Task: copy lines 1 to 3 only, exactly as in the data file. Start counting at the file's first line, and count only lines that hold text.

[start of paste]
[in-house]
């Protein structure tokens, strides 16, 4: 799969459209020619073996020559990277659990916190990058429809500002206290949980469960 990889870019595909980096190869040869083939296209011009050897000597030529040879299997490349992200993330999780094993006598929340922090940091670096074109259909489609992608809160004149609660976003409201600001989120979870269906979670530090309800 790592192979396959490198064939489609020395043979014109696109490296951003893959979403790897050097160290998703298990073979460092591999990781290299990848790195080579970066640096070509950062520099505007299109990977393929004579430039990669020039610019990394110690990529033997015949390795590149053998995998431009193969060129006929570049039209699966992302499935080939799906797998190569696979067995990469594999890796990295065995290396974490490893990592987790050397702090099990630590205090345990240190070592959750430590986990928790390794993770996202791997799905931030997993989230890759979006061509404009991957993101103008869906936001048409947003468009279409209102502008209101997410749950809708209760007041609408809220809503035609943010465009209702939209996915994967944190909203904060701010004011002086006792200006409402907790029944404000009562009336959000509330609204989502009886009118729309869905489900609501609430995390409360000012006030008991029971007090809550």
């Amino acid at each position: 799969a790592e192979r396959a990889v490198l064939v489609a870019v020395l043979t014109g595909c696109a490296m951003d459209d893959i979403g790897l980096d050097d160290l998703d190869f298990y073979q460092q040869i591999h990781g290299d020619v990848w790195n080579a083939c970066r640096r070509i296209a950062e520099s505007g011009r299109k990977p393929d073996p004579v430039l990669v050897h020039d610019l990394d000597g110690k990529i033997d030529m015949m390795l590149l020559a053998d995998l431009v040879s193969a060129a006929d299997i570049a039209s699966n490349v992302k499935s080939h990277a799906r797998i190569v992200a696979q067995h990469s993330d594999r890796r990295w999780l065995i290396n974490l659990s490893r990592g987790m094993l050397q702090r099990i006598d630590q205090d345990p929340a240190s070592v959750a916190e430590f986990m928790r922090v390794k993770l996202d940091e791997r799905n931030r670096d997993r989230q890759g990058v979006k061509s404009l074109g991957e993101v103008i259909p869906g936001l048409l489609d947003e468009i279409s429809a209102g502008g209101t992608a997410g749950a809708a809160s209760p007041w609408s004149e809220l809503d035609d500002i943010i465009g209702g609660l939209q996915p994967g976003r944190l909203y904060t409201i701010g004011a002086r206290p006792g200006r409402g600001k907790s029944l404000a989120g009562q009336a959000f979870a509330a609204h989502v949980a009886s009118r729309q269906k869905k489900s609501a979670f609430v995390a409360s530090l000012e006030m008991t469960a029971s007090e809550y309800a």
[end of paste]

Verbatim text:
[in-house]
């Protein structure tokens, strides 16, 4: 799969459209020619073996020559990277659990916190990058429809500002206290949980469960 990889870019595909980096190869040869083939296209011009050897000597030529040879299997490349992200993330999780094993006598929340922090940091670096074109259909489609992608809160004149609660976003409201600001989120979870269906979670530090309800 790592192979396959490198064939489609020395043979014109696109490296951003893959979403790897050097160290998703298990073979460092591999990781290299990848790195080579970066640096070509950062520099505007299109990977393929004579430039990669020039610019990394110690990529033997015949390795590149053998995998431009193969060129006929570049039209699966992302499935080939799906797998190569696979067995990469594999890796990295065995290396974490490893990592987790050397702090099990630590205090345990240190070592959750430590986990928790390794993770996202791997799905931030997993989230890759979006061509404009991957993101103008869906936001048409947003468009279409209102502008209101997410749950809708209760007041609408809220809503035609943010465009209702939209996915994967944190909203904060701010004011002086006792200006409402907790029944404000009562009336959000509330609204989502009886009118729309869905489900609501609430995390409360000012006030008991029971007090809550």
């Amino acid at each position: 799969a790592e192979r396959a990889v490198l064939v489609a870019v020395l043979t014109g595909c696109a490296m951003d459209d893959i979403g790897l980096d050097d160290l998703d190869f298990y073979q460092q040869i591999h990781g290299d020619v990848w790195n080579a083939c970066r640096r070509i296209a950062e520099s505007g011009r299109k990977p393929d073996p004579v430039l990669v050897h020039d610019l990394d000597g110690k990529i033997d030529m015949m390795l590149l020559a053998d995998l431009v040879s193969a060129a006929d299997i570049a039209s699966n490349v992302k499935s080939h990277a799906r797998i190569v992200a696979q067995h990469s993330d594999r890796r990295w999780l065995i290396n974490l659990s490893r990592g987790m094993l050397q702090r099990i006598d630590q205090d345990p929340a240190s070592v959750a916190e430590f986990m928790r922090v390794k993770l996202d940091e791997r799905n931030r670096d997993r989230q890759g990058v979006k061509s404009l074109g991957e993101v103008i259909p869906g936001l048409l489609d947003e468009i279409s429809a209102g502008g209101t992608a997410g749950a809708a809160s209760p007041w609408s004149e809220l809503d035609d500002i943010i465009g209702g609660l939209q996915p994967g976003r944190l909203y904060t409201i701010g004011a002086r206290p006792g200006r409402g600001k907790s029944l404000a989120g009562q009336a959000f979870a509330a609204h989502v949980a009886s009118r729309q269906k869905k489900s609501a979670f609430v995390a409360s530090l000012e006030m008991t469960a029971s007090e809550y309800a």